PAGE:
Riviere du Lacs. 500 feet wide.
Minnesota my ass. North Dakota is officially the land of Ten Thousand Lakes.
Finally, some topography! Thanks Montana!
Holy cow! The Milk River! 430 feet across, 3 crossings (and scrambling down a hillside). Should be dairy easy!
Lakes like these can simply be walked around. No swimming necessary.
Ah. My old friend, the Milk River. In a few miles, you’ll also have to ford the Boundary River and the Milk River’s northern fork.
Passing through Glacier National Park took me two hours worth of testing different routes. To sum up, the 49th parallel (the border) goes through a series of unclimbable mountains, and to get around them you would have to walk through dense forest with no trail. In the end, I decided to take trails within the national park (including the Pacific Northwest Trail) instead of going off trail, and then take a border service road back to the borderline. This way, you’ll see some of the best lakes, peaks, and sights that Glacier offers, plus you return to the border in time for the last, unobstructed, 26 miles of border within the limits of the national park!
Kootenay River. Almost a mile wide. We can handle this.
Foothills by Porthill, Idaho. Could be steep, probably walkable, considering someone had to cut those trees down.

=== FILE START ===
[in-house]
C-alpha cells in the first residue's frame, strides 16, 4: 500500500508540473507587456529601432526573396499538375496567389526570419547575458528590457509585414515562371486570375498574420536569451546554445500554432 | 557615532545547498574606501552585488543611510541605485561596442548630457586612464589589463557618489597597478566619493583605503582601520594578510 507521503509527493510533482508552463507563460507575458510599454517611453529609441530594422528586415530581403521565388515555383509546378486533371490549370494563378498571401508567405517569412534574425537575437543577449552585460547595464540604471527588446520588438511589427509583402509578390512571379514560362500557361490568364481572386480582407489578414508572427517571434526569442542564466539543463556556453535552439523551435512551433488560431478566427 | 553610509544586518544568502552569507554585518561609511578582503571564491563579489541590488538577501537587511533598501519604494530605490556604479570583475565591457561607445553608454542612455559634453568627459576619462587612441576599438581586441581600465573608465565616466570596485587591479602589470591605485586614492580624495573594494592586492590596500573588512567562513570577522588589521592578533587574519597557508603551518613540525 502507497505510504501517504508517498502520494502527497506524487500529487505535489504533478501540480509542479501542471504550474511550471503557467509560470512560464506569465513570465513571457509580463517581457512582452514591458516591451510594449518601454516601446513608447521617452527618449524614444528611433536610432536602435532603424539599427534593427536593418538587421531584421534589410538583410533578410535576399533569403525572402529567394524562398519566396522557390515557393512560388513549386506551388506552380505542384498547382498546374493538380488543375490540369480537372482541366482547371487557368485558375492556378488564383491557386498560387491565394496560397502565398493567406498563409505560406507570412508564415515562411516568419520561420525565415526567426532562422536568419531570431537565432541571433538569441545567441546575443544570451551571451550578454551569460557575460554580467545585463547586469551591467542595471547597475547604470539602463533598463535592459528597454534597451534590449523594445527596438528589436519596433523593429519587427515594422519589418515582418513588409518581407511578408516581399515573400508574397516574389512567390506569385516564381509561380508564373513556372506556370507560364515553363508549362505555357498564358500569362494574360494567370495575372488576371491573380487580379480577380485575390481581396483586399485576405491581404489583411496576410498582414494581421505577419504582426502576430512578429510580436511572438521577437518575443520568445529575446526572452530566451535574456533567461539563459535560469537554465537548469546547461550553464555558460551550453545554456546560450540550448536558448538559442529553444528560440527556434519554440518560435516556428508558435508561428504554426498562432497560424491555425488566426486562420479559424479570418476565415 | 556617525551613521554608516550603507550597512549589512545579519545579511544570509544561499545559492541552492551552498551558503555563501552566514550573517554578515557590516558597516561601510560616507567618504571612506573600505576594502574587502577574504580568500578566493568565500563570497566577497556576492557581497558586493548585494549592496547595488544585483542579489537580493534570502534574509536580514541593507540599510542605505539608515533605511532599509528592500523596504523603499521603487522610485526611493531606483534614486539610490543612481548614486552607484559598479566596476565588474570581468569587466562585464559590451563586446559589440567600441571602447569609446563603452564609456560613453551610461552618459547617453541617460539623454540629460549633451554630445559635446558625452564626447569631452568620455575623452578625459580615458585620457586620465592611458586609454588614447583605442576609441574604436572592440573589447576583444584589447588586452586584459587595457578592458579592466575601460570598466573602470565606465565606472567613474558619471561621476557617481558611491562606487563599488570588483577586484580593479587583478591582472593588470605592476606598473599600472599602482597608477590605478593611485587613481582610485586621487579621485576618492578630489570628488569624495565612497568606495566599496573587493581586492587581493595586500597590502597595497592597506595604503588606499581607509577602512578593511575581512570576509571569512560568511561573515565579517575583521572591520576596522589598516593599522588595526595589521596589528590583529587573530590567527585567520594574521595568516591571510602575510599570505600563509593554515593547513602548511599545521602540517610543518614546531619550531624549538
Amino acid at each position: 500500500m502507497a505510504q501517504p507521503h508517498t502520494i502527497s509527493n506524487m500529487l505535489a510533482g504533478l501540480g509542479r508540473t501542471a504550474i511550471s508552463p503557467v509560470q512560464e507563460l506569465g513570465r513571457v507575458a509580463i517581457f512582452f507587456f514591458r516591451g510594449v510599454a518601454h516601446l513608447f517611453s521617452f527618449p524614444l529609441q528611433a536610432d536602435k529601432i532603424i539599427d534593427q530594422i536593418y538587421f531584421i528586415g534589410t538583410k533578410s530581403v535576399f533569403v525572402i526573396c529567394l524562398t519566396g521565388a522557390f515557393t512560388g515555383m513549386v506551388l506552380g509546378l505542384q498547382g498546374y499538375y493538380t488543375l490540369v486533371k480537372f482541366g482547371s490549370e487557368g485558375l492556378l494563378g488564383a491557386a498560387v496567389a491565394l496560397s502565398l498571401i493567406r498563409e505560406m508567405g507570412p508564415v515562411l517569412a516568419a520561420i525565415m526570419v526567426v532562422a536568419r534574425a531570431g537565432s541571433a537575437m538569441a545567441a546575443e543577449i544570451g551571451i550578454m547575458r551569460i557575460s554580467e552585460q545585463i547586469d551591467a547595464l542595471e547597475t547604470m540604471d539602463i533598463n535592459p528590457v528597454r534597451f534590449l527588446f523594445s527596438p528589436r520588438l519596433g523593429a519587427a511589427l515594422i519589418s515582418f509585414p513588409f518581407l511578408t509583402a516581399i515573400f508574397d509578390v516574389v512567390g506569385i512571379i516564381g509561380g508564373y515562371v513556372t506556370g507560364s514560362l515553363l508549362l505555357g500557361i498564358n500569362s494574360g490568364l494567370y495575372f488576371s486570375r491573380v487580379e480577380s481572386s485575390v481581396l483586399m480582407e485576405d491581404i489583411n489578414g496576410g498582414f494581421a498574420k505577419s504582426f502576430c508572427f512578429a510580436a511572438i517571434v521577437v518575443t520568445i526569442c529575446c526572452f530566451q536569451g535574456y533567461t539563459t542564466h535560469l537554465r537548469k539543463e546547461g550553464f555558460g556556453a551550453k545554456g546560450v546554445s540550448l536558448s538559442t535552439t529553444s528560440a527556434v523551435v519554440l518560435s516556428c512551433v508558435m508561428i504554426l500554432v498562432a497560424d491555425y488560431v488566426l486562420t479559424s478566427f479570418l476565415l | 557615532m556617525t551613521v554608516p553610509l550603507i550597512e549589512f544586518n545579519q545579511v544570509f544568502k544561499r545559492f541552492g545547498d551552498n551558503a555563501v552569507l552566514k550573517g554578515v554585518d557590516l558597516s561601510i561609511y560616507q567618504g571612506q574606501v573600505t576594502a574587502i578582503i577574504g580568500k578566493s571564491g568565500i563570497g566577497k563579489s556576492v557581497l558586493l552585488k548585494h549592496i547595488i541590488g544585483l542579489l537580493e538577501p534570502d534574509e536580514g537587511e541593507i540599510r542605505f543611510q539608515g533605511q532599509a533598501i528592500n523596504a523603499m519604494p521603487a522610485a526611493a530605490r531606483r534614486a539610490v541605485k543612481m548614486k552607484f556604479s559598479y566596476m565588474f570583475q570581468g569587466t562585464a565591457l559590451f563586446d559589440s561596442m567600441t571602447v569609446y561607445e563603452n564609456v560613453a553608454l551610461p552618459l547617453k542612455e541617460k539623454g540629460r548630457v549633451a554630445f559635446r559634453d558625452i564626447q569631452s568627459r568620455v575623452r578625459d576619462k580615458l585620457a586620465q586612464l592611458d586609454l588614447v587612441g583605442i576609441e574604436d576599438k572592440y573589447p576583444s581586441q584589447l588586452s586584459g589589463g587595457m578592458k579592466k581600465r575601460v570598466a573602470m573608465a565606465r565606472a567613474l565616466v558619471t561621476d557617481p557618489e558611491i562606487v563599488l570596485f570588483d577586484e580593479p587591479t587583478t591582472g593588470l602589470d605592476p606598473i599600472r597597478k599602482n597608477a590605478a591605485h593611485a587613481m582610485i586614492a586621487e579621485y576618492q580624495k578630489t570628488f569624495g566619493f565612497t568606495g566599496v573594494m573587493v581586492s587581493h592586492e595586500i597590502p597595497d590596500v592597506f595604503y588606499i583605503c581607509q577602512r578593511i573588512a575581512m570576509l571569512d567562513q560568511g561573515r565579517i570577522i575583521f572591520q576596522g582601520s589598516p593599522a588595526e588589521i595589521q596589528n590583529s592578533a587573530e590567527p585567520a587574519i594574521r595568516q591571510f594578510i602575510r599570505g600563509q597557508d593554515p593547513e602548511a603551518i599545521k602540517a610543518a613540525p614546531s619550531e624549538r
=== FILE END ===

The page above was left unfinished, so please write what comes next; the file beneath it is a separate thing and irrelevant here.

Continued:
Avoid Snowy Top with 3 mile detour. Off trail, but avoids dense forest and sharp inclines.
Pend Oreille River. 450 foot swim.
Columbia River. 1430 foot swim (less than 9 minutes).
Kettle River. 210 foot swim.
You would have to climb a sheer cliff to continue on, so stand by me and take the train tracks until the border is on even ground…then cut through the trees to the borderline again. 4 mile detour.
Osoyoos Lake. Our longest swim yet, at 1.27 miles.
The deacon? Ah, live a little. Looks climbable.
One mile detour. Tries to avoid dense trees and the steepest ascensions.
Swim across Ross Lake. 1.09 miles.
Not necessarily a professional method to get by Mt. Rahm, basically eyeballing it. 2.5 mile detour. Unfortunately, I couldn’t find any online guidebook for this summit in particular…there was no Rahm e-Manual.
Again, just eyeballing this 5.2 mile detour.
Avoiding the Northern Cascades like a boss.
We finally finish, in Peace Arch State Park, on the Pacific Coast.
The Point of It All
Yeah. Pretty crazy isn’t it? The point of all of that “obstacle analysis” wasn’t really to be informational or to provide solid logistics…in the end, I only shared those obstacles and their potential reroutes to prove that this is feasibly possible to do. I mean, you could start in Minnesota and hike in the straightest line possible to Washington, for 1200 miles, on something that was never intended for hiking! And really, wouldn’t the scrambling and improvising (if done responsibly) be part of the fun?
At an average of 20 miles per day, this hike would barely take 2 months. And you know what? You’d be the first to do it.
CHECK OUT MY ATLAS OBSCURA ARTICLE ABOUT THE SLASH: http://www.atlasobscura.com/places/uscanada-border-slash